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RE: SOAP performance

From: Eugene Kuznetsov <eugene@datapower.com>
Date: Thu, 4 Nov 2004 19:54:37 -0500
To: "'David Orchard'" <dorchard@bea.com>, "'Francis McCabe'" <fgm@fla.fujitsu.com>, "'Michael Champion'" <mc@xegesis.org>
Cc: "'David Booth'" <dbooth@w3.org>, "'Robert James Steele'" <rsteele@it.uts.edu.au>, <www-ws@w3.org>
Message-ID: <E1CPsNH-0000ly-OL@frink.w3.org>

Yes, compression is generally not good for either latency or CPU
utilization, it is only there to help the network utilization / throughput.
However, that is usually not the dominant factor, at least on LANs. The
authors of this paper recognize this the conclusions. [aside: This is why
various types of binary XML schemes have been interesting (a point missed by
their opponents on this list and others) -- they actually reduce latency &
CPU requirements on client and/or server.] 

Our experience is that with custom DataPower network gear, we can get
XML/SOAP messaging to deliver real-time performance -- including financial
services usecases outlined in this paper. Indeed, for some of our customers,
network bandwidth can again become the limitation, and then compression or
some binary encoding becomes interesting. 

\\ Eugene Kuznetsov, Chairman & CTO  : eugene@datapower.com 
\\ DataPower Technology, Inc.        : Web Services security 
\\ http://www.datapower.com          : XML-aware networks   

> -----Original Message-----
> From: www-ws-request@w3.org [mailto:www-ws-request@w3.org] On 
> Behalf Of David Orchard
> Sent: Tuesday, October 26, 2004 2:12 PM
> To: Francis McCabe; Michael Champion
> Cc: David Booth; Robert James Steele; www-ws@w3.org
> Subject: RE: SOAP performance
> 
> 
> It's hard to really evaluate these things without more data.  What was
> the cpu load on the slow machine that was doing compression?  What is
> the relationship between cpu speeds on the compression/decompression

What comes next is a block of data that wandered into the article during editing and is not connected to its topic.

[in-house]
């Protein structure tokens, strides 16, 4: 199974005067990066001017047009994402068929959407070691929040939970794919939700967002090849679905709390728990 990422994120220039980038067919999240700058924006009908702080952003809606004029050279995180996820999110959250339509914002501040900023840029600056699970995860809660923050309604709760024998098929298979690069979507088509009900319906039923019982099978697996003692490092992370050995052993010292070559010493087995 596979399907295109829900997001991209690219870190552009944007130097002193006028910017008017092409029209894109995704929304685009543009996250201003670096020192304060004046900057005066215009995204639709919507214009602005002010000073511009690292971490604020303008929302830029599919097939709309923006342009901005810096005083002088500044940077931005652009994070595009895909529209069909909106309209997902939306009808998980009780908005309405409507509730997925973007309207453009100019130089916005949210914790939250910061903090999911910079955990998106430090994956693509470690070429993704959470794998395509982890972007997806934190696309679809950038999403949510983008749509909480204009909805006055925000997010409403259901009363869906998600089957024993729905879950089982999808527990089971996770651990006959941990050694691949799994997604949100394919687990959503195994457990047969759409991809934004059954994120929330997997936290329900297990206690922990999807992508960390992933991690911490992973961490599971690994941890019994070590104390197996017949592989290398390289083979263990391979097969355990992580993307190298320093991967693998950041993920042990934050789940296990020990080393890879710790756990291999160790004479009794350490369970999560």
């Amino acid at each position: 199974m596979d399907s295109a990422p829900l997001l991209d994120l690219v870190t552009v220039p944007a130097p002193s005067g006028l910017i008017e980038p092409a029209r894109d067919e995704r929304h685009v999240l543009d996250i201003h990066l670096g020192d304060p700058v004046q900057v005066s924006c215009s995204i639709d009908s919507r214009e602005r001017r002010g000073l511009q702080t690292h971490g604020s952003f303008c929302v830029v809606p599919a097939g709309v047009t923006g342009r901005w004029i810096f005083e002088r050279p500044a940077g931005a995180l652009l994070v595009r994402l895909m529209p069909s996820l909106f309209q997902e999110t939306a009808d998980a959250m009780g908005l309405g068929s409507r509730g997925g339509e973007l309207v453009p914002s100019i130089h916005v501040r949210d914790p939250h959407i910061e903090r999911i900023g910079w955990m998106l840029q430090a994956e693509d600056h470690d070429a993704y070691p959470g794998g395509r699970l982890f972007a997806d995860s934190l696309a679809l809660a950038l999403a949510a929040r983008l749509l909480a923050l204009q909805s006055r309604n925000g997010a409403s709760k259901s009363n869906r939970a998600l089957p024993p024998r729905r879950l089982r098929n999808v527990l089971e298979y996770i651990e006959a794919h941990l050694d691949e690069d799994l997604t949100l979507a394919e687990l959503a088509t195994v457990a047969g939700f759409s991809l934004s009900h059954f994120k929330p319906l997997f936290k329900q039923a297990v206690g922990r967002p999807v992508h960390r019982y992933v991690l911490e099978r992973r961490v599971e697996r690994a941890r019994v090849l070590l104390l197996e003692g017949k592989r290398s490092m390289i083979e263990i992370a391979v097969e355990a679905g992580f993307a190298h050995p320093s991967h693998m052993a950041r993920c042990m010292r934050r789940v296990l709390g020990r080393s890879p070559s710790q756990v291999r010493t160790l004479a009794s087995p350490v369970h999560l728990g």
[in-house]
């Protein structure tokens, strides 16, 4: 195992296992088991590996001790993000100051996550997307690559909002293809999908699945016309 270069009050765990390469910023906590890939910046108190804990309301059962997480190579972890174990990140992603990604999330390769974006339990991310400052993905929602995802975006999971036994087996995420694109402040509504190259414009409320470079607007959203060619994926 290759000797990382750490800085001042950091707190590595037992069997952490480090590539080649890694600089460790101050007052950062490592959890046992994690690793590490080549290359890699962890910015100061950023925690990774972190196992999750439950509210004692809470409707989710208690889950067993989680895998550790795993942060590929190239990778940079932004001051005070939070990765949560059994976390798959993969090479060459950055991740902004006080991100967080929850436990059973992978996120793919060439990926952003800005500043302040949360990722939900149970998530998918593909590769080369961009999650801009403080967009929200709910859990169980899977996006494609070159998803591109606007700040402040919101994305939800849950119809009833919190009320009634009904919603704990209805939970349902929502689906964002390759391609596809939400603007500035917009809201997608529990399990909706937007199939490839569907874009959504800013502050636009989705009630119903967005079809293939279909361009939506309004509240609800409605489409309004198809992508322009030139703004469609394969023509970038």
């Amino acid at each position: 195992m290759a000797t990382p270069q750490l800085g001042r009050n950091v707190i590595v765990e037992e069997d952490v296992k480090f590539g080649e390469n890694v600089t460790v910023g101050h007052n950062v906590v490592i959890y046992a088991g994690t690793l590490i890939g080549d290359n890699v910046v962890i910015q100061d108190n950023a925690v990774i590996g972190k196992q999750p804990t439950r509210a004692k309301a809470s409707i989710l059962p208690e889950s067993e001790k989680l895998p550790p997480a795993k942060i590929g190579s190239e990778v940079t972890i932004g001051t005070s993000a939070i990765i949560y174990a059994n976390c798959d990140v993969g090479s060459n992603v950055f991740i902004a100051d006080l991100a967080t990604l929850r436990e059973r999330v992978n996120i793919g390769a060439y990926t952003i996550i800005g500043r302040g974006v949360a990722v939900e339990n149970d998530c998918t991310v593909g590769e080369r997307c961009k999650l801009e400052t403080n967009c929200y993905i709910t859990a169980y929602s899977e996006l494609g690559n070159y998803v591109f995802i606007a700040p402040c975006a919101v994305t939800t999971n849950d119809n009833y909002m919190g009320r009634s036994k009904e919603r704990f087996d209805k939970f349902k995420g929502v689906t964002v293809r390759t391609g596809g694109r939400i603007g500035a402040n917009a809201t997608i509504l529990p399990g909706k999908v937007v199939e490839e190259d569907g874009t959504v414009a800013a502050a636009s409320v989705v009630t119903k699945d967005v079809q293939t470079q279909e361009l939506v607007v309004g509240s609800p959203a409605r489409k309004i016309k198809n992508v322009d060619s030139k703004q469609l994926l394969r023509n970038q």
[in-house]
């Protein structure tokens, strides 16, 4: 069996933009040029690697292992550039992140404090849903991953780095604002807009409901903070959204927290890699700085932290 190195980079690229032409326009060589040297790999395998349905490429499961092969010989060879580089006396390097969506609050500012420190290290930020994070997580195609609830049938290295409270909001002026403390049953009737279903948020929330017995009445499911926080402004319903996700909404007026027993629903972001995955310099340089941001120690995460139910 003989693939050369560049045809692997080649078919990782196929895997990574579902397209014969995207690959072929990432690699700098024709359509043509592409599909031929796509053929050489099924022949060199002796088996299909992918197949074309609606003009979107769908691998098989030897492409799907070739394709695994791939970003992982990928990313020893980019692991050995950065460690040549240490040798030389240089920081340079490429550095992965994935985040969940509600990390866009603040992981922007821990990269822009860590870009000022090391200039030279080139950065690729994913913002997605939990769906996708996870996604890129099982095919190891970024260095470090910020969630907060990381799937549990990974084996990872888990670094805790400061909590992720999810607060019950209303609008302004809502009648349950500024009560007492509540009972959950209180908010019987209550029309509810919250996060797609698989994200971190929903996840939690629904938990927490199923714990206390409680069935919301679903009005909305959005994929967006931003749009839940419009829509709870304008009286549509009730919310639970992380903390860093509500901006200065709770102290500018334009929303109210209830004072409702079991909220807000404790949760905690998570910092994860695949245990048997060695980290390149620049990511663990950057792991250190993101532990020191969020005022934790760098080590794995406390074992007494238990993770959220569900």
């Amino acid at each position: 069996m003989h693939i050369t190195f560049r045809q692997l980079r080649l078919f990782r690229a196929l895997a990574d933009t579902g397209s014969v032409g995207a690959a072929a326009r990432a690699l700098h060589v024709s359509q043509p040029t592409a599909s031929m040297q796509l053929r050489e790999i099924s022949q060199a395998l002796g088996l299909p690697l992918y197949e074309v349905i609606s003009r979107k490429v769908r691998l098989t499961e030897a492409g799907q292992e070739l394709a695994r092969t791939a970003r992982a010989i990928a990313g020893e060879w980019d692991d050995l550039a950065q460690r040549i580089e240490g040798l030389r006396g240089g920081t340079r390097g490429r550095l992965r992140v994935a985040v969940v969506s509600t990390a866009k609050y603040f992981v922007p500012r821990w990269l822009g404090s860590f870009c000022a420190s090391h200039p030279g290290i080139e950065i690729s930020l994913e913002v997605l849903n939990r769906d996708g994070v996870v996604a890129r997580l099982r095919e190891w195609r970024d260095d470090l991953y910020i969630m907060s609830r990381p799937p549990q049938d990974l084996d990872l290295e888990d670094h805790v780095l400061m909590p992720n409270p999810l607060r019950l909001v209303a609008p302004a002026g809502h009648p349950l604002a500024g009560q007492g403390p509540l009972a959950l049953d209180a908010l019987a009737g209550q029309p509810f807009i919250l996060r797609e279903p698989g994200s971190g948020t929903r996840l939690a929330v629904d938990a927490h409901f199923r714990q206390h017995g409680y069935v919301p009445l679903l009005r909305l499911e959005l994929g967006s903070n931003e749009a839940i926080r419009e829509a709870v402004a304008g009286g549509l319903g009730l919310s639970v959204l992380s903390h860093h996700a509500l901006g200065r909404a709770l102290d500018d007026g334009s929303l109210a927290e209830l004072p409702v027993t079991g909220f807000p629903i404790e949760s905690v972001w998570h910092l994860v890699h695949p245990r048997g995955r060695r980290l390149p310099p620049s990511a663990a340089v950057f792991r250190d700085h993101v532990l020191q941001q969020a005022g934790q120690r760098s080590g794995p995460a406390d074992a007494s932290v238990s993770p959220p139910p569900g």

> machines and the round trip time?  
> 
> FWIW, I don't think it surprising that certain CPU speeds make
> compression worse.  IMO, the more important question is what is the
> relationship between cpu and network speed?  And there's also the
> relationship between client versus server cpu and 
> encryption/decryption.
> Imagine that decompression is "cheap" compared to compression, then it
> might be that a telco could upgrade is servers to do compression on
> messages to clients, and thus compression is a net benefit to the
> system.
> 
> Dave
> 
> > -----Original Message-----
> > From: www-ws-request@w3.org [mailto:www-ws-request@w3.org] On Behalf
> Of
> > Francis McCabe
> > Sent: Tuesday, October 26, 2004 12:08 PM
> > To: Michael Champion
> > Cc: David Booth; Robert James Steele; www-ws@w3.org
> > Subject: Re: SOAP performance
> > 
> > 
> > I guess that those pointy brackets are expensive!
> > But, really, is this a surprise?
> > 
> > (I was mildly surprised at the result re. compression: it 
> makes things
> > worse)
> > 
> > Frank
> > 
> > On Oct 25, 2004, at 2:32 PM, Michael Champion wrote:
> > 
> > >
> > >
> > > On Oct 25, 2004, at 5:13 PM, David Booth wrote:
> > >
> > >>
> > >>
> > >>
> > >> Sounds interesting.  Is there a URL for it?
> > >>
> > >>
> > > http://www2003.org/cdrom/papers/alternate/P872/p872-kohlhoff.html
> > >
> > >
> > 
> 
> 
Received on Friday, 5 November 2004 00:56:07 GMT

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